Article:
(Drawn and Quarterly) 0..

When the son of a former Napoli mafioso is whacked by a rival family, old Peppino comes out of retirement to wage war on everyone who had anything to do with his beloved Nino's murder.

Italian cartoonist Igort (Igor Tuvero) inks this tale of revenge in a cinematic. noirish style. EmpIOying blue-black duotone, he gives the rain-soaked streets of Naples a marvelloust expressionistic look and the numerous bloody shoot-outs a hardboiled edge. Beyond the gunplay mayhem Igort explores some more interesting ideas. most notably that the death of a child can. ultimately, be the beginning of a new life for his father. (Miles Fielder)


Alan Moore and Juan Jose Ryp

(Avatar) .00

Alan Moore. as well as being a practising druid and comics god. has his finger in many pies: he's made music, written novels and even plays.


One of those plays. Another Suburban Romance. is here adapted and fully illustrated for the comics medium. It's split into three chapters and the art is lavish and epic in its attention to detail (even in black & white). This will instantly remind anyone of Geoff Darrow’s peerless work with Moore on Hard Boiled. But it's the prose that lets it down. The rhyming couplets that are sequentially flashed up in captioned panels are perhaps more suited to the stage than the page. (Henry Northmore)


Debbie Drechsler (Drawn 8. Quarterly) 0.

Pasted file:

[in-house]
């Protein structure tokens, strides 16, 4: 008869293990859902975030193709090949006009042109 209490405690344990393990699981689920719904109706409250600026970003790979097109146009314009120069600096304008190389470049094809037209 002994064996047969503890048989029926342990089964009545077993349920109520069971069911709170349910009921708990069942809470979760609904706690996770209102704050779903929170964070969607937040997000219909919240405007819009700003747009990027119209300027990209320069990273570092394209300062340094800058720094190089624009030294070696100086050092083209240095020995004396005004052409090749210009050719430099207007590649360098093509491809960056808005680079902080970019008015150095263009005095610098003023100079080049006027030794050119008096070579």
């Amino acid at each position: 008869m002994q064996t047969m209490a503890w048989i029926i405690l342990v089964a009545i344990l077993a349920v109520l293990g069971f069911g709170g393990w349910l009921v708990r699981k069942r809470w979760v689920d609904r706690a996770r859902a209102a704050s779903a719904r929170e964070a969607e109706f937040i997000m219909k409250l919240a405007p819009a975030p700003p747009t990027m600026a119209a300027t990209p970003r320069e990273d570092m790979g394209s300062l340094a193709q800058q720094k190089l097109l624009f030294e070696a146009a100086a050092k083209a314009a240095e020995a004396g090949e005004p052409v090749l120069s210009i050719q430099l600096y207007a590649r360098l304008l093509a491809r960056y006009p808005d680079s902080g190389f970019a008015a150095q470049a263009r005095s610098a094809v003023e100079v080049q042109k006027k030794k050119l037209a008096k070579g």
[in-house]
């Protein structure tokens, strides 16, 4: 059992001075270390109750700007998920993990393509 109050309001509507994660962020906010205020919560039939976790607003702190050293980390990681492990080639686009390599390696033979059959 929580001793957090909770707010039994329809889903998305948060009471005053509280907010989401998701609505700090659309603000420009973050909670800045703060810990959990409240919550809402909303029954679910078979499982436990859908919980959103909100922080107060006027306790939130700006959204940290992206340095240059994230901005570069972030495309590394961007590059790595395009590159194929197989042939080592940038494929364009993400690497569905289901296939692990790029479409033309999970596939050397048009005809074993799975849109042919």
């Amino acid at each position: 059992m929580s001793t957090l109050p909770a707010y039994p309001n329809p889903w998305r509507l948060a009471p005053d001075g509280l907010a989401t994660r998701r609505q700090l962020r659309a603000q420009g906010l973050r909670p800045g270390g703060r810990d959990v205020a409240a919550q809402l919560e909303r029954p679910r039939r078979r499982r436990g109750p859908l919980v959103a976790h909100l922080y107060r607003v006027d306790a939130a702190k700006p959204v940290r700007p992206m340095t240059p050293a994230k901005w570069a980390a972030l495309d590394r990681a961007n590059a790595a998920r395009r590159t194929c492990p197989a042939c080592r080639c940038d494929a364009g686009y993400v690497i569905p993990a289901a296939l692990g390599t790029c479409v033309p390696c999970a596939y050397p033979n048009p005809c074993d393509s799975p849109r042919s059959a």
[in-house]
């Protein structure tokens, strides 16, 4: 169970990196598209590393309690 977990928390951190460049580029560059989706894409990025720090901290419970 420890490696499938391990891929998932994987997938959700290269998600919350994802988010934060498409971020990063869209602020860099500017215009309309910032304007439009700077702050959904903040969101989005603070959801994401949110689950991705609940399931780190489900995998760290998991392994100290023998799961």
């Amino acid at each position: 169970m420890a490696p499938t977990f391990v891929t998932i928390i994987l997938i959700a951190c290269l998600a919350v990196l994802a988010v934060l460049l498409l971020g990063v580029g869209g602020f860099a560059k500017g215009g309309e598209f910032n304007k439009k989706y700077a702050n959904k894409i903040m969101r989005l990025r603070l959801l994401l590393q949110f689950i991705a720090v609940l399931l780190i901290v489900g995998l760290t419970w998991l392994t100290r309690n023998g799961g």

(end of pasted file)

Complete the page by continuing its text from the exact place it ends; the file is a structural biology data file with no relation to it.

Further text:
I") a. H

When I was 15. I cried. A lot. About everything. Debbie Drechsler captures the miserable side of being under 20 with her prize-winning

Nowhere series. collected here as ‘The Summer of Love'.

Lily has to navigate through her feelings towards her friends. enemies and boyfriends as the new arrival in suburbia.

This is all fine and should mean it's set to join Daniel Clowes' Ghost World but unfOrtunately Lil's character is too listless and unfunny for us to

care about and you

can't see the nice plasticeny drawings for the murk of orange and green the book is printed in. So no summer of love here. (Charley Murray)



Nicolas Robel and Kevin Huizenga (Drawn & Quarterly) 0..

This promising first outing for new talent under the D&Q wing contains the work of two yOung bucks who share a fascination for the suburban and the mundane. Quebec City- born Robel offers up a strange. beautifully presented tale of childhood madness and frustration that is deeply influenced by Debbie Dreschler (see above) among others. Huizenga is more the wise guy from Chicago (though he grew up in Illinois).

His stretchy, non-flashy style is reminiscent of Chris Ware's early Jimmy Corr/gan strips but his hapless protagonist. Glenn Ganges is the modern New Man the put upon victim of losers. hippies and bureaucratic philosophers.

(Paul Dale)

/ / II ,, / //// g J , M) é“ I W //


From Nicolas Robel’s 87 Blvd des Capucines

108 THE LIST 13—27 Nov 2003


The Sash My Father Wore and Other Stories

(SL) 0000

Why are we still staring longingly across the pond to New York and Detroit when there is some genuinely beautiful guitar music being written right under our frosty-tipped noses.